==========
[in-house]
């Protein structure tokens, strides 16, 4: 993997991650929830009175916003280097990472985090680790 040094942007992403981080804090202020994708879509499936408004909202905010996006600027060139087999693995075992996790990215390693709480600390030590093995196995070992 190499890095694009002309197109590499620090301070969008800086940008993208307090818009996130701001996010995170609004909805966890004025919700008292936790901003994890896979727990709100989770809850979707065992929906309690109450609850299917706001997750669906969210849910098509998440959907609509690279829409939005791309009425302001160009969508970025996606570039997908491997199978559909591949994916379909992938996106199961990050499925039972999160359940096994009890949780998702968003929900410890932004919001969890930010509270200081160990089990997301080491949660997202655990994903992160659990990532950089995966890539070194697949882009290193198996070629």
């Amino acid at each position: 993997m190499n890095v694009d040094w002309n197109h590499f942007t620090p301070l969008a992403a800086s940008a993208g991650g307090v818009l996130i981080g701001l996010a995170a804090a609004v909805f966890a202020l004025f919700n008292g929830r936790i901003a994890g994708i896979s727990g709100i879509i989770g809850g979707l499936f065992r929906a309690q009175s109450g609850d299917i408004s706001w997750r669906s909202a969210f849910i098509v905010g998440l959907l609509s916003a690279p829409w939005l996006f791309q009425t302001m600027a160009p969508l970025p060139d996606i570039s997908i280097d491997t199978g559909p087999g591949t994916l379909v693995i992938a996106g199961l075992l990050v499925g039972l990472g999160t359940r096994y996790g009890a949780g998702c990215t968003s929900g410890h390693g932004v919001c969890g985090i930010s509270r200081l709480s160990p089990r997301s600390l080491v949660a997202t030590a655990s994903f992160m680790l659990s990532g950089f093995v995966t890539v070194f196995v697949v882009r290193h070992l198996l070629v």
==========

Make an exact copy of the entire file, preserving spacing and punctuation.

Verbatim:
[in-house]
């Protein structure tokens, strides 16, 4: 993997991650929830009175916003280097990472985090680790 040094942007992403981080804090202020994708879509499936408004909202905010996006600027060139087999693995075992996790990215390693709480600390030590093995196995070992 190499890095694009002309197109590499620090301070969008800086940008993208307090818009996130701001996010995170609004909805966890004025919700008292936790901003994890896979727990709100989770809850979707065992929906309690109450609850299917706001997750669906969210849910098509998440959907609509690279829409939005791309009425302001160009969508970025996606570039997908491997199978559909591949994916379909992938996106199961990050499925039972999160359940096994009890949780998702968003929900410890932004919001969890930010509270200081160990089990997301080491949660997202655990994903992160659990990532950089995966890539070194697949882009290193198996070629």
């Amino acid at each position: 993997m190499n890095v694009d040094w002309n197109h590499f942007t620090p301070l969008a992403a800086s940008a993208g991650g307090v818009l996130i981080g701001l996010a995170a804090a609004v909805f966890a202020l004025f919700n008292g929830r936790i901003a994890g994708i896979s727990g709100i879509i989770g809850g979707l499936f065992r929906a309690q009175s109450g609850d299917i408004s706001w997750r669906s909202a969210f849910i098509v905010g998440l959907l609509s916003a690279p829409w939005l996006f791309q009425t302001m600027a160009p969508l970025p060139d996606i570039s997908i280097d491997t199978g559909p087999g591949t994916l379909v693995i992938a996106g199961l075992l990050v499925g039972l990472g999160t359940r096994y996790g009890a949780g998702c990215t968003s929900g410890h390693g932004v919001c969890g985090i930010s509270r200081l709480s160990p089990r997301s600390l080491v949660a997202t030590a655990s994903f992160m680790l659990s990532g950089f093995v995966t890539v070194f196995v697949v882009r290193h070992l198996l070629v």